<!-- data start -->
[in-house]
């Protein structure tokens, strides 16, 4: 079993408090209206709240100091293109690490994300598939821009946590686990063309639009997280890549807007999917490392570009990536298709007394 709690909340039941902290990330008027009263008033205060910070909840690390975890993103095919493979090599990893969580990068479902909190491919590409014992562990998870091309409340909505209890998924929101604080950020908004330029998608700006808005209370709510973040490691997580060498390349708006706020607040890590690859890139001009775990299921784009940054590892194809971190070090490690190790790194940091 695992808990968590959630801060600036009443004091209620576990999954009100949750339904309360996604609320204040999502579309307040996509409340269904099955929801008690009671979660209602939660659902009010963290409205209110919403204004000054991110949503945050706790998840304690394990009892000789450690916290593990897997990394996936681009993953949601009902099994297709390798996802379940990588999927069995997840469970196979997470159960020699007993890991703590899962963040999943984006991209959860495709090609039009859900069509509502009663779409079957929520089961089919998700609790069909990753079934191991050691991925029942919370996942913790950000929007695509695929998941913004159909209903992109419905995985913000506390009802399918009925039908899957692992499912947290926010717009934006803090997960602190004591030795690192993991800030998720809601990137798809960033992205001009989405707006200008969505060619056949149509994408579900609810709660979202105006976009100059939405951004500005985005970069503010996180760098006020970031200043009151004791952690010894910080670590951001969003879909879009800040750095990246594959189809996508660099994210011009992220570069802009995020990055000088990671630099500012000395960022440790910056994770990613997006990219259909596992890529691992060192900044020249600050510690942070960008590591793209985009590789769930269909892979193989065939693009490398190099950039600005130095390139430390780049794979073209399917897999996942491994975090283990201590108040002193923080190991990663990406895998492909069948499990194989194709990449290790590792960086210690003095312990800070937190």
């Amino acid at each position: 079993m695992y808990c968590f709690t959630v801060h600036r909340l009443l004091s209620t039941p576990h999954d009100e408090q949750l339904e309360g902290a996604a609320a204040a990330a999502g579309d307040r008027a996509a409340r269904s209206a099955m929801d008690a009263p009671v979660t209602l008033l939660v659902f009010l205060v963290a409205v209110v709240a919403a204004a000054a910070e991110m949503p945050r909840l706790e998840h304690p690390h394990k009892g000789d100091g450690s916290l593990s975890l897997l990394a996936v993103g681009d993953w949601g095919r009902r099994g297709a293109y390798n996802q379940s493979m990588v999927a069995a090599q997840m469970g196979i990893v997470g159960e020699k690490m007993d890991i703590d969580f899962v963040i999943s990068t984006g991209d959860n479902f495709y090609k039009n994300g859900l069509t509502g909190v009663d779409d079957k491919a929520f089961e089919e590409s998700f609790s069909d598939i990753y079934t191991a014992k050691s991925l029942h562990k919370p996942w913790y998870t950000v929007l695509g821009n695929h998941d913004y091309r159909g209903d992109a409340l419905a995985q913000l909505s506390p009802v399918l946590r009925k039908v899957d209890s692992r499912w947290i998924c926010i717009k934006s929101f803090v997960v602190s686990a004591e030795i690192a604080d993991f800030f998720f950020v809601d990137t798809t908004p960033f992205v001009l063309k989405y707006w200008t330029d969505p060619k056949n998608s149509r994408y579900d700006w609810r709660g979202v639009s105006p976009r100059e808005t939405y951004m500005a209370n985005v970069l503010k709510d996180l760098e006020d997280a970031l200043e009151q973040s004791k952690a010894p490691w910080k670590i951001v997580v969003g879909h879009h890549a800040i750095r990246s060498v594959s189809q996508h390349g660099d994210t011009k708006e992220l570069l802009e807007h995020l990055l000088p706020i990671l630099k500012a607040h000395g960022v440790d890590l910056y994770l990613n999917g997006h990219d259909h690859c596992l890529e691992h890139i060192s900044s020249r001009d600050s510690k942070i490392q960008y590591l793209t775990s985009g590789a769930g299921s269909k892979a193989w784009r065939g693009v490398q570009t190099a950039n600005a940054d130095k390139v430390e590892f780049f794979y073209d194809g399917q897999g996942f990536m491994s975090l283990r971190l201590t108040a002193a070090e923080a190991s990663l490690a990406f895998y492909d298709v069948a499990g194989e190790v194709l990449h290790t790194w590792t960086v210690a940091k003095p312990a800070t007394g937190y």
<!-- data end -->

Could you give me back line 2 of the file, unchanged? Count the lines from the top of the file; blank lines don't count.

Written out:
């Protein structure tokens, strides 16, 4: 079993408090209206709240100091293109690490994300598939821009946590686990063309639009997280890549807007999917490392570009990536298709007394 709690909340039941902290990330008027009263008033205060910070909840690390975890993103095919493979090599990893969580990068479902909190491919590409014992562990998870091309409340909505209890998924929101604080950020908004330029998608700006808005209370709510973040490691997580060498390349708006706020607040890590690859890139001009775990299921784009940054590892194809971190070090490690190790790194940091 695992808990968590959630801060600036009443004091209620576990999954009100949750339904309360996604609320204040999502579309307040996509409340269904099955929801008690009671979660209602939660659902009010963290409205209110919403204004000054991110949503945050706790998840304690394990009892000789450690916290593990897997990394996936681009993953949601009902099994297709390798996802379940990588999927069995997840469970196979997470159960020699007993890991703590899962963040999943984006991209959860495709090609039009859900069509509502009663779409079957929520089961089919998700609790069909990753079934191991050691991925029942919370996942913790950000929007695509695929998941913004159909209903992109419905995985913000506390009802399918009925039908899957692992499912947290926010717009934006803090997960602190004591030795690192993991800030998720809601990137798809960033992205001009989405707006200008969505060619056949149509994408579900609810709660979202105006976009100059939405951004500005985005970069503010996180760098006020970031200043009151004791952690010894910080670590951001969003879909879009800040750095990246594959189809996508660099994210011009992220570069802009995020990055000088990671630099500012000395960022440790910056994770990613997006990219259909596992890529691992060192900044020249600050510690942070960008590591793209985009590789769930269909892979193989065939693009490398190099950039600005130095390139430390780049794979073209399917897999996942491994975090283990201590108040002193923080190991990663990406895998492909069948499990194989194709990449290790590792960086210690003095312990800070937190």